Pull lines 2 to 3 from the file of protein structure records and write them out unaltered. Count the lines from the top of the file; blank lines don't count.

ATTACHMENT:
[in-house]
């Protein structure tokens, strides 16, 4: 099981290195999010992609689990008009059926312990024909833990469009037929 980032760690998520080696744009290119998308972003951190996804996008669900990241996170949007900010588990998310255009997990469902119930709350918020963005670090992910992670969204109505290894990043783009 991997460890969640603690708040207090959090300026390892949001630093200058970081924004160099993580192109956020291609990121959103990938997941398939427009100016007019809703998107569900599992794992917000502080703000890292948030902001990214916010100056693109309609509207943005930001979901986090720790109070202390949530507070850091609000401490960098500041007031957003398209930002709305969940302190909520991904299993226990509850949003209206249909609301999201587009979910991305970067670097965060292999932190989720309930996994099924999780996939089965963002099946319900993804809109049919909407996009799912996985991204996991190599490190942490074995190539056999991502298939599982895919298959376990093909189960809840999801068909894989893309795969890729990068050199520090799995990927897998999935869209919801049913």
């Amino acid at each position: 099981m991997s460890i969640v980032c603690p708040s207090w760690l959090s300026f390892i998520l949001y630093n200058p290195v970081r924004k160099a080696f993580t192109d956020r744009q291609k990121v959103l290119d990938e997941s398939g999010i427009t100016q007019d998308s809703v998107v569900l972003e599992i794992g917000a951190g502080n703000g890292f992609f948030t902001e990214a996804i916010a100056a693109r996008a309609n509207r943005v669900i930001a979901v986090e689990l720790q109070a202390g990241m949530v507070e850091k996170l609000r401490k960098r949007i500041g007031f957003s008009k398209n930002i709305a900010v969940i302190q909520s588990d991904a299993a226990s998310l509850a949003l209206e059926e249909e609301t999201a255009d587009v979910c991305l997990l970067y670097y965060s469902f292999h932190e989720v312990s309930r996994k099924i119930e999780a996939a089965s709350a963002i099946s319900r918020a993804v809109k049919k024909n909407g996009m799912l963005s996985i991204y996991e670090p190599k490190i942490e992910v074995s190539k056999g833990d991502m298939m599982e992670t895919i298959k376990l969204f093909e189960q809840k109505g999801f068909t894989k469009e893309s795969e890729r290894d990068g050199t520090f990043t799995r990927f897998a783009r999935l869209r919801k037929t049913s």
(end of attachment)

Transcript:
């Protein structure tokens, strides 16, 4: 099981290195999010992609689990008009059926312990024909833990469009037929 980032760690998520080696744009290119998308972003951190996804996008669900990241996170949007900010588990998310255009997990469902119930709350918020963005670090992910992670969204109505290894990043783009 991997460890969640603690708040207090959090300026390892949001630093200058970081924004160099993580192109956020291609990121959103990938997941398939427009100016007019809703998107569900599992794992917000502080703000890292948030902001990214916010100056693109309609509207943005930001979901986090720790109070202390949530507070850091609000401490960098500041007031957003398209930002709305969940302190909520991904299993226990509850949003209206249909609301999201587009979910991305970067670097965060292999932190989720309930996994099924999780996939089965963002099946319900993804809109049919909407996009799912996985991204996991190599490190942490074995190539056999991502298939599982895919298959376990093909189960809840999801068909894989893309795969890729990068050199520090799995990927897998999935869209919801049913």
């Amino acid at each position: 099981m991997s460890i969640v980032c603690p708040s207090w760690l959090s300026f390892i998520l949001y630093n200058p290195v970081r924004k160099a080696f993580t192109d956020r744009q291609k990121v959103l290119d990938e997941s398939g999010i427009t100016q007019d998308s809703v998107v569900l972003e599992i794992g917000a951190g502080n703000g890292f992609f948030t902001e990214a996804i916010a100056a693109r996008a309609n509207r943005v669900i930001a979901v986090e689990l720790q109070a202390g990241m949530v507070e850091k996170l609000r401490k960098r949007i500041g007031f957003s008009k398209n930002i709305a900010v969940i302190q909520s588990d991904a299993a226990s998310l509850a949003l209206e059926e249909e609301t999201a255009d587009v979910c991305l997990l970067y670097y965060s469902f292999h932190e989720v312990s309930r996994k099924i119930e999780a996939a089965s709350a963002i099946s319900r918020a993804v809109k049919k024909n909407g996009m799912l963005s996985i991204y996991e670090p190599k490190i942490e992910v074995s190539k056999g833990d991502m298939m599982e992670t895919i298959k376990l969204f093909e189960q809840k109505g999801f068909t894989k469009e893309s795969e890729r290894d990068g050199t520090f990043t799995r990927f897998a783009r999935l869209r919801k037929t049913s």